Food Preservation Resource List

peachesCanning, drying, and freezing are excellent ways to store summer’s bounty. Some methods are simple, like throwing blueberries or sliced peppers into a bag for the freezer, and some are a little more complex, like canning jams, tomatoes, and pickles. Wherever you choose to start, make sure you are using a reliable and up-to-date guide to ensure that your preserved food is delicious and safe.

See our page on home crop storage for more information about how (and where!) to store potatoes, carrots, winter squash, and other storage crops.

Books

There are many, many books about food preservation. Here are some that CISA staff use and enjoy:

Putting Food By, by Janet Greene, Ruth Hertzberg, and Beatrice Vaughan, and The Ball Complete Book of Home Preserving, edited by Judi Kingry and Lauren Devine, are among the best and most complete books available on home preservation. Click here to read a CISA staff review of Putting Food By!

Stocking up III, by Carol Hupping, offers low-sugar options.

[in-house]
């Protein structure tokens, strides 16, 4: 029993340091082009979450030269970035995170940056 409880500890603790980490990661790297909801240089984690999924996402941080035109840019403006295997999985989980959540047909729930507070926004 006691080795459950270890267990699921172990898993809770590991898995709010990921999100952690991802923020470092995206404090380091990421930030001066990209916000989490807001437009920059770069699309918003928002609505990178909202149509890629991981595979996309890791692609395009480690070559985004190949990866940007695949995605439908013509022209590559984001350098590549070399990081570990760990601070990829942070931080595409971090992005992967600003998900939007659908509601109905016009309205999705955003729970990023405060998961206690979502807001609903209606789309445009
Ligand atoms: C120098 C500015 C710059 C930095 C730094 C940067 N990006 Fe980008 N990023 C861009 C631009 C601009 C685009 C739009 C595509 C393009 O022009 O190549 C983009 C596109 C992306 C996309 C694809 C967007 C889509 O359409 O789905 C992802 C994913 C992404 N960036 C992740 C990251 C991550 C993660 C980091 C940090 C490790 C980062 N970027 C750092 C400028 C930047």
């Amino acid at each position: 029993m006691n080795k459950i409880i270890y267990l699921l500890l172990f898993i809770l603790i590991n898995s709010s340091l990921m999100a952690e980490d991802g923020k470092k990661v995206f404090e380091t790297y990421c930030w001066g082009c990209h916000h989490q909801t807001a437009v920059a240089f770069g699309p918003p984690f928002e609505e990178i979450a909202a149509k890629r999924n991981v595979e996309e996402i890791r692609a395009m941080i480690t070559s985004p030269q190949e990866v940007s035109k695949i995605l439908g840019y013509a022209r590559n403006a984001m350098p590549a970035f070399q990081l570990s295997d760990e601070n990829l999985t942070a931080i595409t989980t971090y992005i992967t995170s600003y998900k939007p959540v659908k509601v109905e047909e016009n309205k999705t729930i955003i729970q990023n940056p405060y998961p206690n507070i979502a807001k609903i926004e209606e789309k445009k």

Wild Fermentation, by Sandor Ellix Katz, is a fun and useful guide to the world of beneficial bacteria. A great resource if you’re interested in fermentation to make pickles, sauerkraut, yogurt, or even beer.

Nourishing Traditions, by Sally Fallon, is a wide-ranging book with especially good information about lacto-fermentation, cheese-making, and use of organ meats.

This Organic Life, by Joan Dye Gussow, is part how-to, part memoir, part manifesto. This isn’t the book to prop up on the kitchen counter, but it is good reading.

Online Resources

We recommend starting with University Extension Service websites or USDA sources, some of which are listed below. Once you’re confident and savvy enough to assess an author’s competence and concern for safety, the internet is an endless source of ideas, recipes, and inspiration.

The Daily Hampshire Gazette published a great article for beginners with tips, tricks, and FAQs. Check it out: Canning Questions. Canning Answers.

The USDA’s Complete Guide to Home Canning is available online and offers exhaustive information on canning food safely and includes a very wide range of recipes.

The National Center for Home Food Preservation is another basic and very useful site.

Many state extension service offices provide canning, freezing, and preserving information. The University of Wisconsin site is particularly useful, especially their booklet of salsa recipes for hot water bath canning.

Here is a cost analysis that a blogger did on the cost effectiveness of canning one’s own tomatoes. It’s worth checking out!